My friends and I, we started in Savannah, we moved to Atlanta, and then a lot of them moved to New York. It’s harder in New York. The art scene is dead there. So they move back down here.
I think art needs to be out of the gallery, which is something you can do more easily in Atlanta. I think people need to see it. You know? Like on a daily basis. Just in passing too—90% of the population doesn’t understand anything about art, so just having them exposed to it constantly—that can make a big difference.
Vicki Kelly was the principal organizer behind Showtime, a mini art walk which took place in the three buildings on the corner of Edgewood and Boulevard. Organizing several art events around Atlanta, Kelly seeks to reimagine the process of viewing art. Additionally, Kelly is an accomplished sculpture finishing her final year at SCAD in Atlanta. I sat down with Kelly a few weeks ago to discuss her art, and how she interacts with Atlanta.
That’s a casting of David Meiche, of his shoulders and head. I tried to make a completely androgynous figure. It’s difficult. That’s an image that inspired me when I started working with gender identity issues. And to make a strongly masculine figure into a hybrid of male and female—it’s very difficult—somehow more difficult than turning a male model into a female or vice versa.
These are men that think they’re women. Some have vaginas cut into their heads … menstruating vaginas in their heads with maggots in them. You can see that the maggots are tiny white high heeled shoes. Their internal structure is from a casting of a woman’s head. And then it’s covered up with layers of bone wax, with the casting I made from David Meiche.
I’ve had five major back surgeries since the age of 17. My entire spine is fused together with titanium. The last two surgeries I had were in July of 2007. I’m still recovering. I’m on a social securities disability. So I get assistance, but I lose it really soon. But for the first time in my life, right now, I’m not in pain. I was in excruciating pain for the past six years. I had three failed back surgeries, and I was in excruciating pain constantly. And now, I haven’t been in pain for the past two years.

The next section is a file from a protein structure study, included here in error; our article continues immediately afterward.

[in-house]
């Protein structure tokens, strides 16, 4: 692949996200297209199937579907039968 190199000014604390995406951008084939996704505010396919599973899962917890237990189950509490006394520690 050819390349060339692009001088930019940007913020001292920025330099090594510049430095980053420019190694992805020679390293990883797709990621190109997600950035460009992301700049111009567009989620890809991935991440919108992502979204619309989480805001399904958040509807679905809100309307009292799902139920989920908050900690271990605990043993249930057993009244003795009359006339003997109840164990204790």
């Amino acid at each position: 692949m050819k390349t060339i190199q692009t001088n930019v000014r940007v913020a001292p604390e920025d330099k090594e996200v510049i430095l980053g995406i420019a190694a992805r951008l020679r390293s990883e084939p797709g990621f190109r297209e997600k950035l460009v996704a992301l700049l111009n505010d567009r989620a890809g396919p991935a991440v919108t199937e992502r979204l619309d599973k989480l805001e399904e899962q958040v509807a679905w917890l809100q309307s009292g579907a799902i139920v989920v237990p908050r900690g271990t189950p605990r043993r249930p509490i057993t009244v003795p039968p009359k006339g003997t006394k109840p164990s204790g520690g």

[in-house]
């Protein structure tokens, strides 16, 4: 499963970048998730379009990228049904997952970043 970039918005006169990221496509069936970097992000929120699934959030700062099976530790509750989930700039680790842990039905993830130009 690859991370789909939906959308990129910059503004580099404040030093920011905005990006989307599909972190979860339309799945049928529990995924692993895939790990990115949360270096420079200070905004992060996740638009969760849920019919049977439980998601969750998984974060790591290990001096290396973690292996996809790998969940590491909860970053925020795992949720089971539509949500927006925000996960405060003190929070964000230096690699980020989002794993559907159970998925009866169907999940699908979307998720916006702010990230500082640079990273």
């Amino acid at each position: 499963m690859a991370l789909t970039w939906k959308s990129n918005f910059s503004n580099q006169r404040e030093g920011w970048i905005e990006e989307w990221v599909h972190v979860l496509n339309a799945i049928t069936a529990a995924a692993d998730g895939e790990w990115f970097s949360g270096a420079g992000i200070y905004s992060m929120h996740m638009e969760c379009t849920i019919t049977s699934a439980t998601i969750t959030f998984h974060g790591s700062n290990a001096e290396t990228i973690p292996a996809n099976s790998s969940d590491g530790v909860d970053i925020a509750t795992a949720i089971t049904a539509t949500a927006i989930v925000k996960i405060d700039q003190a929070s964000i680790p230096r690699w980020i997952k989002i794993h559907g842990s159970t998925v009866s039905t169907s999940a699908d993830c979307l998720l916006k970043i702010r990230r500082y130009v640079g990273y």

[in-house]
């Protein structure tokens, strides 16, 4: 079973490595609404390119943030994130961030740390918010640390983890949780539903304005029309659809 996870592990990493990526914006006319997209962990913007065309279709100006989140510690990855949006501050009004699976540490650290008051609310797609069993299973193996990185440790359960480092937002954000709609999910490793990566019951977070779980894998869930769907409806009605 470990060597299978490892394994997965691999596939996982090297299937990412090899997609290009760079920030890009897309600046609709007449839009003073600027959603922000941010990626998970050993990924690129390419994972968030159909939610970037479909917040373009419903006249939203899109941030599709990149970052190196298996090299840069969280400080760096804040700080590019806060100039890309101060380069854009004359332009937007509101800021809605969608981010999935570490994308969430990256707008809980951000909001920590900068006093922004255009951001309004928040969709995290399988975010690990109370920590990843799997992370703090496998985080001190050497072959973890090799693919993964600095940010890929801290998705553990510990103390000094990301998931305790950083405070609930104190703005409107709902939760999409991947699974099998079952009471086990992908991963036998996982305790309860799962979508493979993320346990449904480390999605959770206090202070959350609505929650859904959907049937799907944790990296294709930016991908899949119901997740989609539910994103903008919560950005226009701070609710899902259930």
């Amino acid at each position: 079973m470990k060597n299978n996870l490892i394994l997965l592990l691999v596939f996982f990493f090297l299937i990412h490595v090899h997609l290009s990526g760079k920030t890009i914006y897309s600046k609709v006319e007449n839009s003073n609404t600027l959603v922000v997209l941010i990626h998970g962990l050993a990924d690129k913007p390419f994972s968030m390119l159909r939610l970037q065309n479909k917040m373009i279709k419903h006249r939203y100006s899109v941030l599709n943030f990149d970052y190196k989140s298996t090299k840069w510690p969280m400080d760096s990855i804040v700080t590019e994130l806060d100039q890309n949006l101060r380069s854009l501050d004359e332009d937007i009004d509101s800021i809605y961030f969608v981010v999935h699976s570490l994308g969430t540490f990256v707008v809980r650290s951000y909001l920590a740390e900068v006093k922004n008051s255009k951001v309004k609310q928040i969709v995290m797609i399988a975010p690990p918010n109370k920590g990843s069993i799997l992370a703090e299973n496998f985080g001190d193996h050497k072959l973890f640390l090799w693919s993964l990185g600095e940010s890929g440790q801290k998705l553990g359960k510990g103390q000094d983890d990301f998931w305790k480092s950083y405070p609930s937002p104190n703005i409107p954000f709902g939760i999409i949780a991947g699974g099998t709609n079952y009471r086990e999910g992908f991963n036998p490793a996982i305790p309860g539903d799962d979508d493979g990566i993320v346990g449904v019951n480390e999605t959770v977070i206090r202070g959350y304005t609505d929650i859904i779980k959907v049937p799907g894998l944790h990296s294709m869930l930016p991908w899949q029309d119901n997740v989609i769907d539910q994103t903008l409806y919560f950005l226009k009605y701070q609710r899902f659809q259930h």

Nobody really knows what the Old Fourth Ward is. Nobody knows. When I say the Old Fourth Ward, it’s like people automatically assume it’s this horrible place and you shouldn’t even drive through it. So this art walk was partially a way of getting more people out there. I believe the Old Fourth Ward can be an epitome of Atlanta, in a sense. It’s where you can go in Atlanta to experience every single level of Atlanta, instead of the compartmentalization you normally see between neighborhoods.
One of the draws to Atlanta for me was the graffiti. Up north, it’s painted over instantly and it’s very frowned upon. There’s not much guerrilla art, there isn’t much tagging or sticker work. In Atlanta, once graffiti goes up it stays up. It’s like an additional historical layer all around us, and that’s one of the things I like most about Atlanta. That graffiti sensibility permeates the art world here.